Early voting, one of the upcoming electoral changes in the NJ

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Credit: (Sue Dorfman / Votebeat)
June 8, 2021: A voter votes inside the voting booth at Engine House No. 7 in Trenton on Primary Election Day.

With just five weeks to go before the New Jersey general election, county officials who have had to adjust to a host of changes since the start of the COVID-19 pandemic are bracing for yet another new method of voting: early voting.

Next month, the state will open its first real statewide early voting period, with voters able to vote in person on machines. Six months ago, Gov. Phil Murphy passed a law mandating the system, which requires between three and ten polling stations open daily in each county, depending on its population. These polling stations must be operational from 10 a.m. to 8 p.m. Monday to Saturday and from 10 a.m. to 6 p.m. on Sunday from 23 to 31 October.

This will give voters another alternative to going to the polls on election day. New Jersey residents have already become increasingly comfortable with postal voting; nearly three in ten voters in the June primary used a mail-in ballot. Most of the mail-in ballots for this year’s election were sent to voters who automatically get a ballot each year or to those who requested it.

The governor’s race leads this year, with Murphy, a Democrat for the first term, facing Republican Jack Ciattarelli, a former member of the Assembly, and three independents. The 120 seats in the Legislative Assembly are also up for grabs, as are the county and local seats. Voters are also encouraged to decide statewide voting issues related to sports betting and the use of raffle proceeds.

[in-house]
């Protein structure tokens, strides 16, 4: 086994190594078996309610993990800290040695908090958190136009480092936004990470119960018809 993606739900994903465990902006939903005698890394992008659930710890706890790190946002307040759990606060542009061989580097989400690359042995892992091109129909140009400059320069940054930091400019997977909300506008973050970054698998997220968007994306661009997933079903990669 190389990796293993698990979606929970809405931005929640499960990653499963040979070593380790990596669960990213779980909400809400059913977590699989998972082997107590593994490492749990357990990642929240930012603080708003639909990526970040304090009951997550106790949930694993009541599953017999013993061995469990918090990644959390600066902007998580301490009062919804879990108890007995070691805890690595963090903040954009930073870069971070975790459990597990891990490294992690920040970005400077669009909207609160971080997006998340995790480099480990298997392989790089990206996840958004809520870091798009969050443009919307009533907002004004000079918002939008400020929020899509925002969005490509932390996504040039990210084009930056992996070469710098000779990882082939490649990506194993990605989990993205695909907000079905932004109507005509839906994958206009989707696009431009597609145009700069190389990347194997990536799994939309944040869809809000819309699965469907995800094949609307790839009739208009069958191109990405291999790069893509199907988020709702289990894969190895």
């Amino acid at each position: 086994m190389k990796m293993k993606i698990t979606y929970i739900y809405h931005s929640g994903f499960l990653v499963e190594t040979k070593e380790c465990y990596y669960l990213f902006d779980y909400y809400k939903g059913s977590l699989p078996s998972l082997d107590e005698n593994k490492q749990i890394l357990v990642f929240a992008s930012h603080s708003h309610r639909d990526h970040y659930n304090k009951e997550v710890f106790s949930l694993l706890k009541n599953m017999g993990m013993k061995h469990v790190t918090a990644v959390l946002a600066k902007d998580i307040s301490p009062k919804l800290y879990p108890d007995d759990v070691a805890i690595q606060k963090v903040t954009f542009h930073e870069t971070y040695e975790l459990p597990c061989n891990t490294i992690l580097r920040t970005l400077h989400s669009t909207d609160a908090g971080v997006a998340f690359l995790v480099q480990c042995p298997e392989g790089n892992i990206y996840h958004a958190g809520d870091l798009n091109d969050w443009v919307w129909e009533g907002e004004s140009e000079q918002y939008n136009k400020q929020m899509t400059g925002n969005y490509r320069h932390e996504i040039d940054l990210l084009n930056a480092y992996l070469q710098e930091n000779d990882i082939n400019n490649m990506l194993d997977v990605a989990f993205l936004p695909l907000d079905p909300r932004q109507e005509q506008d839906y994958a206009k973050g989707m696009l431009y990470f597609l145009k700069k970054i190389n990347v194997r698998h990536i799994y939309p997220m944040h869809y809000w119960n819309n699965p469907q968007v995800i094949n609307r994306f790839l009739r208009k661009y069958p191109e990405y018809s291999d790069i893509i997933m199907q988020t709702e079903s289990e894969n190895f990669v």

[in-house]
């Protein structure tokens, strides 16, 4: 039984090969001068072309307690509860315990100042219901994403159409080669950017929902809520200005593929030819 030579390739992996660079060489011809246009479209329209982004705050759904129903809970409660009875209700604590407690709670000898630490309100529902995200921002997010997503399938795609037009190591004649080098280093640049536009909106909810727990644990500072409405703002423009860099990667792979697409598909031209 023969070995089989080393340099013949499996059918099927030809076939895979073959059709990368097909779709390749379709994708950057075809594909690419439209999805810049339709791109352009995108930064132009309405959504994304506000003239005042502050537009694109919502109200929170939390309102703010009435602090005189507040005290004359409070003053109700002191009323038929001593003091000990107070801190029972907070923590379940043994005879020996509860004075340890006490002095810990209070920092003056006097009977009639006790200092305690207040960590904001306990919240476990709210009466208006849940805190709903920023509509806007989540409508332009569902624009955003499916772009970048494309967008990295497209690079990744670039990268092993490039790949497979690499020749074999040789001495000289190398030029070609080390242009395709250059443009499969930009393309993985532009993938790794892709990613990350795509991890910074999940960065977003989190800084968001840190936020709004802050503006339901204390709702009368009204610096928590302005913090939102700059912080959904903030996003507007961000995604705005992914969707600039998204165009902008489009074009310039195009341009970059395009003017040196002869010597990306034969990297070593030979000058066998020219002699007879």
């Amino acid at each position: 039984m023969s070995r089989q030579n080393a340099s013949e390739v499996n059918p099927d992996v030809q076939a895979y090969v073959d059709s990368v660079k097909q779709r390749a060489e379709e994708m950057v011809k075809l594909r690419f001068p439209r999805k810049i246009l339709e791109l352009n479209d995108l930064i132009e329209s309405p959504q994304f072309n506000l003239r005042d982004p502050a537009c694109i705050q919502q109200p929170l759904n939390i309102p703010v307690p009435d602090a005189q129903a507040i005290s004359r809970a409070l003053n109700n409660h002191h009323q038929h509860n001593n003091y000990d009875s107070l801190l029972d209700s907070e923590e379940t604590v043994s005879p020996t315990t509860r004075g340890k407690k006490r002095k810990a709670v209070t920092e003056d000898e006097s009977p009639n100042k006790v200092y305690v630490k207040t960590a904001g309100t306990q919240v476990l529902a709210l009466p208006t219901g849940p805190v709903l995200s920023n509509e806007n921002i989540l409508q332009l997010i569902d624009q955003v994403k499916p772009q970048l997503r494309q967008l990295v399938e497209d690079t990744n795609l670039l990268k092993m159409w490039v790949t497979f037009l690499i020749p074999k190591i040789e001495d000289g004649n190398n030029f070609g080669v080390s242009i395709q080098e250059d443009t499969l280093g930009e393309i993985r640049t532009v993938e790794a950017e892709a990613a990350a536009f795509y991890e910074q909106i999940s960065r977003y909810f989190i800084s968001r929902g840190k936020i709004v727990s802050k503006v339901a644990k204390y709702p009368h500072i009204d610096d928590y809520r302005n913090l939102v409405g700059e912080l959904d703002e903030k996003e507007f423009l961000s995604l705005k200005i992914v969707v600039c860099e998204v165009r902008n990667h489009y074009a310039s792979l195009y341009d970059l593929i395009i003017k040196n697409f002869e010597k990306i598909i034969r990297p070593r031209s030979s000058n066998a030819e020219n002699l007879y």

Information on all state races is available on the NJ Spotlight News elections page.

Make voting more convenient

Supporters say early voting will make it easier for more people to participate in democracy. Some people can’t take time off work on a given Tuesday, but they also don’t trust a ballot in the mail or in a ballot box. Opening the polling stations for nine days, including weekends, will make voting more convenient.

“We hope it goes well and that everything goes as smoothly as possible during early voting and on election day,” said Henal Patel of the New Jersey Institute for Social Justice, one of the groups that advocated for a early voting. “We will keep an eye on things. “

Although new to New Jersey, early voting takes place in 24 other states. Still, it’s uncharted territory here, given that lawmakers decided to open early polls statewide, rather than piloting an early voting system in a few counties.

“With all the new developments and unknowns, things are going well in Atlantic County,” said Evelynn Caterson, who chairs the county electoral board. She said some voters have questions, but that has become the norm, given “all the voting changes over the past two years.”

County clerks and election officials have adjusted over the past 18 months, largely due to the pandemic, by hosting a delayed primary, sending out paper ballots to most registrants, setting up and checking the ballot boxes, reducing or modifying polling places and alerting the mail. among voters to correct errors that would invalidate their ballot. This fall, election officials have a brand new voting system to roll out at relatively short notice.